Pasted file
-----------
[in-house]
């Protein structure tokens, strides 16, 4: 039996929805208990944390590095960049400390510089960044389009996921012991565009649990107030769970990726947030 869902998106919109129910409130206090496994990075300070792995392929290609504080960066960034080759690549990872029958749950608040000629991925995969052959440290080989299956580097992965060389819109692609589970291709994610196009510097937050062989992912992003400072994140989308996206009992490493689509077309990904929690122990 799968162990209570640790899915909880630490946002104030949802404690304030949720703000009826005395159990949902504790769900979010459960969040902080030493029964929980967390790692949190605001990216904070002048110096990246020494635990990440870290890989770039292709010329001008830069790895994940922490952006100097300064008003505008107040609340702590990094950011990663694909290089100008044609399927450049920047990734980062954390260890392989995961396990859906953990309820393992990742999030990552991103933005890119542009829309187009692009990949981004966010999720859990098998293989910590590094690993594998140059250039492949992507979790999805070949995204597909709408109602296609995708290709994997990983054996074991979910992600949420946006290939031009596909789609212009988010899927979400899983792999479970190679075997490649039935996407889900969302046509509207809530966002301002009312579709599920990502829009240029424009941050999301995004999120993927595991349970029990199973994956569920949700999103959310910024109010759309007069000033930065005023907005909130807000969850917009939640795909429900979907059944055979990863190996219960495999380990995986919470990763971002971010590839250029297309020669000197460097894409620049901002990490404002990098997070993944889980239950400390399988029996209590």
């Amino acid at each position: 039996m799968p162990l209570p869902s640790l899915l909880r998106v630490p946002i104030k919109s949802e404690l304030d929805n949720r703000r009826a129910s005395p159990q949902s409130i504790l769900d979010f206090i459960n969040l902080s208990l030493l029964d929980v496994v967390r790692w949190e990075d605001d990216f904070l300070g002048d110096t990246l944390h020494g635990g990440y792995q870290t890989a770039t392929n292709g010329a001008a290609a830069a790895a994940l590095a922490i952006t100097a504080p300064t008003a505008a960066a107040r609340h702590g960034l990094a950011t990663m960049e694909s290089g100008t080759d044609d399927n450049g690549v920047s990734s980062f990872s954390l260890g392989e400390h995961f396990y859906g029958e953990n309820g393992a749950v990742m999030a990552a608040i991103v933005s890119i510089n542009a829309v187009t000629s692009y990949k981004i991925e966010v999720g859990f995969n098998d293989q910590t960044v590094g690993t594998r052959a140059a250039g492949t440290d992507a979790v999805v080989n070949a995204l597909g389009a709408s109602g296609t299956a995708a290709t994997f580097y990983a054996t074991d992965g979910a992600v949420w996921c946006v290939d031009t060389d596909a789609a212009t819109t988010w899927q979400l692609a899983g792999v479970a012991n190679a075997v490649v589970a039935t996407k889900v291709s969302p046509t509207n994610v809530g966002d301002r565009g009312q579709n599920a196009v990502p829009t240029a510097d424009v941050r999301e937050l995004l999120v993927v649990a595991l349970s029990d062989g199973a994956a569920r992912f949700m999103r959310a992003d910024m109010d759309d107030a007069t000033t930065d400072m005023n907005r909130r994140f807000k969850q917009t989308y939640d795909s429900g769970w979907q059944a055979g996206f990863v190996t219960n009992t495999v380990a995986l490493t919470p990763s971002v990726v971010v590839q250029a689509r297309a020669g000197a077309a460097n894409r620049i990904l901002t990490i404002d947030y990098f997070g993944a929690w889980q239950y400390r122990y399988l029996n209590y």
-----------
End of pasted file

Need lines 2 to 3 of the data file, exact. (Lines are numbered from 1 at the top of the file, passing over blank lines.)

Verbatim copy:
């Protein structure tokens, strides 16, 4: 039996929805208990944390590095960049400390510089960044389009996921012991565009649990107030769970990726947030 869902998106919109129910409130206090496994990075300070792995392929290609504080960066960034080759690549990872029958749950608040000629991925995969052959440290080989299956580097992965060389819109692609589970291709994610196009510097937050062989992912992003400072994140989308996206009992490493689509077309990904929690122990 799968162990209570640790899915909880630490946002104030949802404690304030949720703000009826005395159990949902504790769900979010459960969040902080030493029964929980967390790692949190605001990216904070002048110096990246020494635990990440870290890989770039292709010329001008830069790895994940922490952006100097300064008003505008107040609340702590990094950011990663694909290089100008044609399927450049920047990734980062954390260890392989995961396990859906953990309820393992990742999030990552991103933005890119542009829309187009692009990949981004966010999720859990098998293989910590590094690993594998140059250039492949992507979790999805070949995204597909709408109602296609995708290709994997990983054996074991979910992600949420946006290939031009596909789609212009988010899927979400899983792999479970190679075997490649039935996407889900969302046509509207809530966002301002009312579709599920990502829009240029424009941050999301995004999120993927595991349970029990199973994956569920949700999103959310910024109010759309007069000033930065005023907005909130807000969850917009939640795909429900979907059944055979990863190996219960495999380990995986919470990763971002971010590839250029297309020669000197460097894409620049901002990490404002990098997070993944889980239950400390399988029996209590």
């Amino acid at each position: 039996m799968p162990l209570p869902s640790l899915l909880r998106v630490p946002i104030k919109s949802e404690l304030d929805n949720r703000r009826a129910s005395p159990q949902s409130i504790l769900d979010f206090i459960n969040l902080s208990l030493l029964d929980v496994v967390r790692w949190e990075d605001d990216f904070l300070g002048d110096t990246l944390h020494g635990g990440y792995q870290t890989a770039t392929n292709g010329a001008a290609a830069a790895a994940l590095a922490i952006t100097a504080p300064t008003a505008a960066a107040r609340h702590g960034l990094a950011t990663m960049e694909s290089g100008t080759d044609d399927n450049g690549v920047s990734s980062f990872s954390l260890g392989e400390h995961f396990y859906g029958e953990n309820g393992a749950v990742m999030a990552a608040i991103v933005s890119i510089n542009a829309v187009t000629s692009y990949k981004i991925e966010v999720g859990f995969n098998d293989q910590t960044v590094g690993t594998r052959a140059a250039g492949t440290d992507a979790v999805v080989n070949a995204l597909g389009a709408s109602g296609t299956a995708a290709t994997f580097y990983a054996t074991d992965g979910a992600v949420w996921c946006v290939d031009t060389d596909a789609a212009t819109t988010w899927q979400l692609a899983g792999v479970a012991n190679a075997v490649v589970a039935t996407k889900v291709s969302p046509t509207n994610v809530g966002d301002r565009g009312q579709n599920a196009v990502p829009t240029a510097d424009v941050r999301e937050l995004l999120v993927v649990a595991l349970s029990d062989g199973a994956a569920r992912f949700m999103r959310a992003d910024m109010d759309d107030a007069t000033t930065d400072m005023n907005r909130r994140f807000k969850q917009t989308y939640d795909s429900g769970w979907q059944a055979g996206f990863v190996t219960n009992t495999v380990a995986l490493t919470p990763s971002v990726v971010v590839q250029a689509r297309a020669g000197a077309a460097n894409r620049i990904l901002t990490i404002d947030y990098f997070g993944a929690w889980q239950y400390r122990y399988l029996n209590y």